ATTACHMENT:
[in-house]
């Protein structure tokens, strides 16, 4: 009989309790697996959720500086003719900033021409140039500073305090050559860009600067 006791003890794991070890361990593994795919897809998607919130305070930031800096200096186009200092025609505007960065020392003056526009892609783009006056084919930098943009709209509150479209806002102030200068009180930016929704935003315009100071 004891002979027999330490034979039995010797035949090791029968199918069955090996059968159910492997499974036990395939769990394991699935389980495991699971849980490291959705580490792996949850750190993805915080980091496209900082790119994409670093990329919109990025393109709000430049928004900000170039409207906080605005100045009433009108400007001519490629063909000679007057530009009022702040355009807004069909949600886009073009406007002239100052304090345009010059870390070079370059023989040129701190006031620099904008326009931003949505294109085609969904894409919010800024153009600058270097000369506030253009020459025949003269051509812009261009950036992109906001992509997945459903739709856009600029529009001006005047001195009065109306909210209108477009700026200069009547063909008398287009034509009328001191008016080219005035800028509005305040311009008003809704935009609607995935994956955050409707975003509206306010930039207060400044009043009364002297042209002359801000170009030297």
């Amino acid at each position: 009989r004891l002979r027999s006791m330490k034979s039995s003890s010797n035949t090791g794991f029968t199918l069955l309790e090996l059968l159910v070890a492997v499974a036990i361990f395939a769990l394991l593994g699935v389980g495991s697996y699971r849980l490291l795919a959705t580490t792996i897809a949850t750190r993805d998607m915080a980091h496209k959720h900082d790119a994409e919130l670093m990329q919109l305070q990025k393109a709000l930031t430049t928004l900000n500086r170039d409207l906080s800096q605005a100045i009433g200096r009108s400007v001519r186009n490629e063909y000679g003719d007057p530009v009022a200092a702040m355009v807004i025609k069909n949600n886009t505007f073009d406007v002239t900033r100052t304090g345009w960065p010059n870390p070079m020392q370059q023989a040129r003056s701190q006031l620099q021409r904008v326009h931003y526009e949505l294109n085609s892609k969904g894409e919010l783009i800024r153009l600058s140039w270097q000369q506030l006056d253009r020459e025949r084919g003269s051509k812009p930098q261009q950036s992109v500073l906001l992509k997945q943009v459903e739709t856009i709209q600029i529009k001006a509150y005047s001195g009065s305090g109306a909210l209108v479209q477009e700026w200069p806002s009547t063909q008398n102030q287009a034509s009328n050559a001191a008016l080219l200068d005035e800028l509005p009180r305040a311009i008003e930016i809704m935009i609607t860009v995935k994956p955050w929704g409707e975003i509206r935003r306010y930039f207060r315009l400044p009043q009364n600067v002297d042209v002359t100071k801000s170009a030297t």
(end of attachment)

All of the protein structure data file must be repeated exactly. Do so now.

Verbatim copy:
[in-house]
């Protein structure tokens, strides 16, 4: 009989309790697996959720500086003719900033021409140039500073305090050559860009600067 006791003890794991070890361990593994795919897809998607919130305070930031800096200096186009200092025609505007960065020392003056526009892609783009006056084919930098943009709209509150479209806002102030200068009180930016929704935003315009100071 004891002979027999330490034979039995010797035949090791029968199918069955090996059968159910492997499974036990395939769990394991699935389980495991699971849980490291959705580490792996949850750190993805915080980091496209900082790119994409670093990329919109990025393109709000430049928004900000170039409207906080605005100045009433009108400007001519490629063909000679007057530009009022702040355009807004069909949600886009073009406007002239100052304090345009010059870390070079370059023989040129701190006031620099904008326009931003949505294109085609969904894409919010800024153009600058270097000369506030253009020459025949003269051509812009261009950036992109906001992509997945459903739709856009600029529009001006005047001195009065109306909210209108477009700026200069009547063909008398287009034509009328001191008016080219005035800028509005305040311009008003809704935009609607995935994956955050409707975003509206306010930039207060400044009043009364002297042209002359801000170009030297």
């Amino acid at each position: 009989r004891l002979r027999s006791m330490k034979s039995s003890s010797n035949t090791g794991f029968t199918l069955l309790e090996l059968l159910v070890a492997v499974a036990i361990f395939a769990l394991l593994g699935v389980g495991s697996y699971r849980l490291l795919a959705t580490t792996i897809a949850t750190r993805d998607m915080a980091h496209k959720h900082d790119a994409e919130l670093m990329q919109l305070q990025k393109a709000l930031t430049t928004l900000n500086r170039d409207l906080s800096q605005a100045i009433g200096r009108s400007v001519r186009n490629e063909y000679g003719d007057p530009v009022a200092a702040m355009v807004i025609k069909n949600n886009t505007f073009d406007v002239t900033r100052t304090g345009w960065p010059n870390p070079m020392q370059q023989a040129r003056s701190q006031l620099q021409r904008v326009h931003y526009e949505l294109n085609s892609k969904g894409e919010l783009i800024r153009l600058s140039w270097q000369q506030l006056d253009r020459e025949r084919g003269s051509k812009p930098q261009q950036s992109v500073l906001l992509k997945q943009v459903e739709t856009i709209q600029i529009k001006a509150y005047s001195g009065s305090g109306a909210l209108v479209q477009e700026w200069p806002s009547t063909q008398n102030q287009a034509s009328n050559a001191a008016l080219l200068d005035e800028l509005p009180r305040a311009i008003e930016i809704m935009i609607t860009v995935k994956p955050w929704g409707e975003i509206r935003r306010y930039f207060r315009l400044p009043q009364n600067v002297d042209v002359t100071k801000s170009a030297t």